“This is not a poem,” the smart dressed man with the slide rule said
as we walked across a field full of gold bees nosily excavating pollen
from the bursting flowers. Clouds were casting long shadows over
distant hills. “I assure you this is a poem,” I said, plucking a blade
of grass and watching the brittle light eat away at its green interior.
“That is nonsense,” the young man said. His brow weighed down
by too much knowledge, and not enough pure intention. “This is
a sentence,” he said, “Where is the line?” “The line is here,” I said.
“It is just a different kind of line.” At that moment, birds began to
sing and the two of us began to meditate on some deep remembered
past, bird-songs rising, and falling, and circling back to the hidden
sources we draw our lives from. “There is no such thing as a prose
lyric” the middle-aging young man said, measuring with his slide rule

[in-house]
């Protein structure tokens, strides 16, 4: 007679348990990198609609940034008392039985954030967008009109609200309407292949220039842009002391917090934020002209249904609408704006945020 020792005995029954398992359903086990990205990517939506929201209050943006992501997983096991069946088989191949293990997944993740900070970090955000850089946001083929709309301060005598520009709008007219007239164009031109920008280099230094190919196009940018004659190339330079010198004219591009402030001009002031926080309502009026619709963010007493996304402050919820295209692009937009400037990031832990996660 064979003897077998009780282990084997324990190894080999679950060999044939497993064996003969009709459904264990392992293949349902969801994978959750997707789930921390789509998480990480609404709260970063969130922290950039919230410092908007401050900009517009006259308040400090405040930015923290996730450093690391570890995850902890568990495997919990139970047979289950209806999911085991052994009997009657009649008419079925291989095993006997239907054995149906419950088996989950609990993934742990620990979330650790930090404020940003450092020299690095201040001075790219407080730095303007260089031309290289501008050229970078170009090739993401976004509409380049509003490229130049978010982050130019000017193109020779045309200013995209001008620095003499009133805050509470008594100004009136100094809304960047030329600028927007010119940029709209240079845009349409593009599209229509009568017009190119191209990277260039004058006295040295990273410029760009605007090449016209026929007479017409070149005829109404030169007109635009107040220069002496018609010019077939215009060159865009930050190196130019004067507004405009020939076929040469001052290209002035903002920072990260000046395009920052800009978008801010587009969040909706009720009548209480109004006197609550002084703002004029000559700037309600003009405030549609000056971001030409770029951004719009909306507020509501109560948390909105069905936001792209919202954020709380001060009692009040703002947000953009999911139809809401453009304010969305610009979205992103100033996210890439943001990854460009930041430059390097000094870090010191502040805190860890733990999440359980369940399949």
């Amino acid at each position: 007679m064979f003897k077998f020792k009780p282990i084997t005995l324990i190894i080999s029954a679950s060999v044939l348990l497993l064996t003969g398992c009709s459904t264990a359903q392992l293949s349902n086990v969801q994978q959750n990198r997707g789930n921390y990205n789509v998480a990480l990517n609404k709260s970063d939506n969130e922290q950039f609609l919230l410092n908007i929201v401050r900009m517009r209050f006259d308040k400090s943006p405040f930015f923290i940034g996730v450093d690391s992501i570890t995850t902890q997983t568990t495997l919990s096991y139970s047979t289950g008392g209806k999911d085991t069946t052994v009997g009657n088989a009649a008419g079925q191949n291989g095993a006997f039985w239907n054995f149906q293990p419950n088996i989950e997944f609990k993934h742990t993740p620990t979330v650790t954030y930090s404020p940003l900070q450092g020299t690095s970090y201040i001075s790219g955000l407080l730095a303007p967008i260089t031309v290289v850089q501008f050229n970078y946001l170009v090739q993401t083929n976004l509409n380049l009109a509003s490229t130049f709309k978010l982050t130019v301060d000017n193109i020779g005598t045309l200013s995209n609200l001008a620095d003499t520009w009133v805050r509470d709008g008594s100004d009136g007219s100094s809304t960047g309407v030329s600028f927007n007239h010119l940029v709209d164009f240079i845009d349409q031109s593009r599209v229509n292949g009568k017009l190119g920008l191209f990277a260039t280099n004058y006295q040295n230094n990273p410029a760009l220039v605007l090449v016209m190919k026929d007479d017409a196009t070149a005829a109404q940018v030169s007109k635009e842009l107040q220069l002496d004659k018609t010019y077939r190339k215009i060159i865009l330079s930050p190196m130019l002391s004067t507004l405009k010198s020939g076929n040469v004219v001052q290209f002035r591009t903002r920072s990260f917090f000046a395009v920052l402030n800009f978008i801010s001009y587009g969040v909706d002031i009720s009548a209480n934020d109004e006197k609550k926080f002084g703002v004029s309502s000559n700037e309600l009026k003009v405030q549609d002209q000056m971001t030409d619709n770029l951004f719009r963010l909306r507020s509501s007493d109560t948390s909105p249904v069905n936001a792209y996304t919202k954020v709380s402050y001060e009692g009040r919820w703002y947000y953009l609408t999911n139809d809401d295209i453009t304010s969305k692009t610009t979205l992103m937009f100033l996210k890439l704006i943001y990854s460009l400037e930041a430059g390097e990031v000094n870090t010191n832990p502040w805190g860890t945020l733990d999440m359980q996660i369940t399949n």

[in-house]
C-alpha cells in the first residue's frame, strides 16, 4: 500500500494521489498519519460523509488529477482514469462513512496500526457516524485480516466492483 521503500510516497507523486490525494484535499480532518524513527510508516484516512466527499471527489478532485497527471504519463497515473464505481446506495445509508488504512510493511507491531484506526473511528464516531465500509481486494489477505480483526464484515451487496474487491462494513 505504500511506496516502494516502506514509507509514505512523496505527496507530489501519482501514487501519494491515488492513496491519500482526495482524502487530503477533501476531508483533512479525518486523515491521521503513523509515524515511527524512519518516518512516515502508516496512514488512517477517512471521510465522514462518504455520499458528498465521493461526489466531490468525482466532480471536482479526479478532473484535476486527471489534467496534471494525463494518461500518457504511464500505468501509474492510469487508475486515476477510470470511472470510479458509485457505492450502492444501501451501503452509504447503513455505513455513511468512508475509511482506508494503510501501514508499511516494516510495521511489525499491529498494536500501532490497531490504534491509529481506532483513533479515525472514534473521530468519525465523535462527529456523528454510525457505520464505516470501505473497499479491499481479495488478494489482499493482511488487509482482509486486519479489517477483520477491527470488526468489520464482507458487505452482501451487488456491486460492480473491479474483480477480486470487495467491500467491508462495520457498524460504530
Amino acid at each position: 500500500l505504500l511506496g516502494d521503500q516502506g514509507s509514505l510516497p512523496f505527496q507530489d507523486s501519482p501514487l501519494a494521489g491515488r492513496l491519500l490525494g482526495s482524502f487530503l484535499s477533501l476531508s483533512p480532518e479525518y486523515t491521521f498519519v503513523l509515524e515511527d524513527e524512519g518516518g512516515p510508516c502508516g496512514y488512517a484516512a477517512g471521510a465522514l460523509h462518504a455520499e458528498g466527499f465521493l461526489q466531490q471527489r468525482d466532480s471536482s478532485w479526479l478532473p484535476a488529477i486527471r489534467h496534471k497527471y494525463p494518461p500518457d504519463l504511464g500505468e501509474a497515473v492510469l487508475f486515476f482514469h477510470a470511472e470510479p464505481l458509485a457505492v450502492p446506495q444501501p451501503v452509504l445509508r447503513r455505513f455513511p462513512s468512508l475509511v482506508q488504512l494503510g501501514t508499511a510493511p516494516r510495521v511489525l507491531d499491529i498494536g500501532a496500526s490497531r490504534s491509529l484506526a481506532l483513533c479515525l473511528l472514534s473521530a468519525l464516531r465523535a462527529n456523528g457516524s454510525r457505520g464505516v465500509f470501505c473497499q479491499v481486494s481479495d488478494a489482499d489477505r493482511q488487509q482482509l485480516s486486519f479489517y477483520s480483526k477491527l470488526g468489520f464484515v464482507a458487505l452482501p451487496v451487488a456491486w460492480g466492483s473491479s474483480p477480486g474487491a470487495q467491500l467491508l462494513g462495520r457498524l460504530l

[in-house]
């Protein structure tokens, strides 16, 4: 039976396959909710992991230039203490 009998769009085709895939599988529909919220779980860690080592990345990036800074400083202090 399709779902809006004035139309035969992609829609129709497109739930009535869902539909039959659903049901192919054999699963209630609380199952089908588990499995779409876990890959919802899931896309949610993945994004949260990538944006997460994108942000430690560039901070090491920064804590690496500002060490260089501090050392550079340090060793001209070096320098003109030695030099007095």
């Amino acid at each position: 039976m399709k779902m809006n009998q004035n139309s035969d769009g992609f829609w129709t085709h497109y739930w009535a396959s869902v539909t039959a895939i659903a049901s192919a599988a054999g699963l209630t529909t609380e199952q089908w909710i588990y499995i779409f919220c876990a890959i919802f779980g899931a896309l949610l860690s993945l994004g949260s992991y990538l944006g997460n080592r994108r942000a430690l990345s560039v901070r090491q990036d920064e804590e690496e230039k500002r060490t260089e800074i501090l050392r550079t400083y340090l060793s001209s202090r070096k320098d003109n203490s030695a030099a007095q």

a nearby branch to see if he could calculate, in syllables, its corporeal
existence. “Poetry is abundance,” I told him. “Listen to the river and
the birds and the wind. In that plenitude, that fullness, even Time
is suspended.” “There is no river, no birds, no wind, and no trees,”
the man said, touching his fingers to the scarred bark of a large tree.
“That is partly true,” I said,“These are only innuendoes”. Mistakenly
he thought I was making fun of him, and not to be outdone, the man
stomped the ground and said, “All is prosody”. “All is paraphrase”, I
calmly reminded him. “But there are no line breaks,” he said. “But
there are line continuums” I repeated. Finally, becoming a little testy
he stammered, “Nothing is happening here!” “Ah, but poetry makes
nothing happen,” I said quoting Auden back to him which is when
he grew silent, started to mutter to himself, and taking his slide rule
in hand, fell to the ground and began to measure each blade of grass.
By Chris Banks